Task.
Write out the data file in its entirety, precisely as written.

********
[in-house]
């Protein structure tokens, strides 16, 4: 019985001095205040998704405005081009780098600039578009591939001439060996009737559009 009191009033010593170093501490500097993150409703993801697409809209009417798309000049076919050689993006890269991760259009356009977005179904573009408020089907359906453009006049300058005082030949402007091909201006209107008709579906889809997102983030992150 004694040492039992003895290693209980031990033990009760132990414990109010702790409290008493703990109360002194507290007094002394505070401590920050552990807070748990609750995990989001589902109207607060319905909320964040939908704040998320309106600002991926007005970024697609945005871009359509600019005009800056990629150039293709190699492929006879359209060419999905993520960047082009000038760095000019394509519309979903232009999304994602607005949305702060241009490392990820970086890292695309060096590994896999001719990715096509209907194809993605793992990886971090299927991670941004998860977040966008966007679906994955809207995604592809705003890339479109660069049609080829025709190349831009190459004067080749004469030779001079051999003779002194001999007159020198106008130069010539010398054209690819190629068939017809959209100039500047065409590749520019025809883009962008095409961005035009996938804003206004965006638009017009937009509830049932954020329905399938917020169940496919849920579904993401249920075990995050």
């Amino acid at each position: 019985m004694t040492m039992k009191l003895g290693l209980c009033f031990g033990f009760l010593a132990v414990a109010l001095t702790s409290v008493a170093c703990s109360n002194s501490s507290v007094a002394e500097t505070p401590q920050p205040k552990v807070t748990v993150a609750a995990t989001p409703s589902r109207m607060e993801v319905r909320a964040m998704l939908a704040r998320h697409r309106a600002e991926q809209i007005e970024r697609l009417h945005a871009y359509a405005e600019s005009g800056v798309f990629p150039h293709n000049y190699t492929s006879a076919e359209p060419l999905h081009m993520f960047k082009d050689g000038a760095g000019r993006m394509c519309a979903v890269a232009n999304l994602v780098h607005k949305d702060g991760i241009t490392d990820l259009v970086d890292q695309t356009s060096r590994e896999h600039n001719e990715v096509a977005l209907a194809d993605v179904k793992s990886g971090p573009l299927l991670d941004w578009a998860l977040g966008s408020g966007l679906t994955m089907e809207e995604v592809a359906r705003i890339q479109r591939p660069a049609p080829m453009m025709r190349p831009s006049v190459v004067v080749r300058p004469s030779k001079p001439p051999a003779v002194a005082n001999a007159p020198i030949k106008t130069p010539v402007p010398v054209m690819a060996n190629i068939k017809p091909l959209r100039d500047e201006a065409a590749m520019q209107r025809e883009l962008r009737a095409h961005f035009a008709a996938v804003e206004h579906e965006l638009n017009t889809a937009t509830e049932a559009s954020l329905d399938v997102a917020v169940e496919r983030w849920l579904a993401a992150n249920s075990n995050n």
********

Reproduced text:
[in-house]
């Protein structure tokens, strides 16, 4: 019985001095205040998704405005081009780098600039578009591939001439060996009737559009 009191009033010593170093501490500097993150409703993801697409809209009417798309000049076919050689993006890269991760259009356009977005179904573009408020089907359906453009006049300058005082030949402007091909201006209107008709579906889809997102983030992150 004694040492039992003895290693209980031990033990009760132990414990109010702790409290008493703990109360002194507290007094002394505070401590920050552990807070748990609750995990989001589902109207607060319905909320964040939908704040998320309106600002991926007005970024697609945005871009359509600019005009800056990629150039293709190699492929006879359209060419999905993520960047082009000038760095000019394509519309979903232009999304994602607005949305702060241009490392990820970086890292695309060096590994896999001719990715096509209907194809993605793992990886971090299927991670941004998860977040966008966007679906994955809207995604592809705003890339479109660069049609080829025709190349831009190459004067080749004469030779001079051999003779002194001999007159020198106008130069010539010398054209690819190629068939017809959209100039500047065409590749520019025809883009962008095409961005035009996938804003206004965006638009017009937009509830049932954020329905399938917020169940496919849920579904993401249920075990995050």
């Amino acid at each position: 019985m004694t040492m039992k009191l003895g290693l209980c009033f031990g033990f009760l010593a132990v414990a109010l001095t702790s409290v008493a170093c703990s109360n002194s501490s507290v007094a002394e500097t505070p401590q920050p205040k552990v807070t748990v993150a609750a995990t989001p409703s589902r109207m607060e993801v319905r909320a964040m998704l939908a704040r998320h697409r309106a600002e991926q809209i007005e970024r697609l009417h945005a871009y359509a405005e600019s005009g800056v798309f990629p150039h293709n000049y190699t492929s006879a076919e359209p060419l999905h081009m993520f960047k082009d050689g000038a760095g000019r993006m394509c519309a979903v890269a232009n999304l994602v780098h607005k949305d702060g991760i241009t490392d990820l259009v970086d890292q695309t356009s060096r590994e896999h600039n001719e990715v096509a977005l209907a194809d993605v179904k793992s990886g971090p573009l299927l991670d941004w578009a998860l977040g966008s408020g966007l679906t994955m089907e809207e995604v592809a359906r705003i890339q479109r591939p660069a049609p080829m453009m025709r190349p831009s006049v190459v004067v080749r300058p004469s030779k001079p001439p051999a003779v002194a005082n001999a007159p020198i030949k106008t130069p010539v402007p010398v054209m690819a060996n190629i068939k017809p091909l959209r100039d500047e201006a065409a590749m520019q209107r025809e883009l962008r009737a095409h961005f035009a008709a996938v804003e206004h579906e965006l638009n017009t889809a937009t509830e049932a559009s954020l329905d399938v997102a917020v169940e496919r983030w849920l579904a993401a992150n249920s075990n995050n």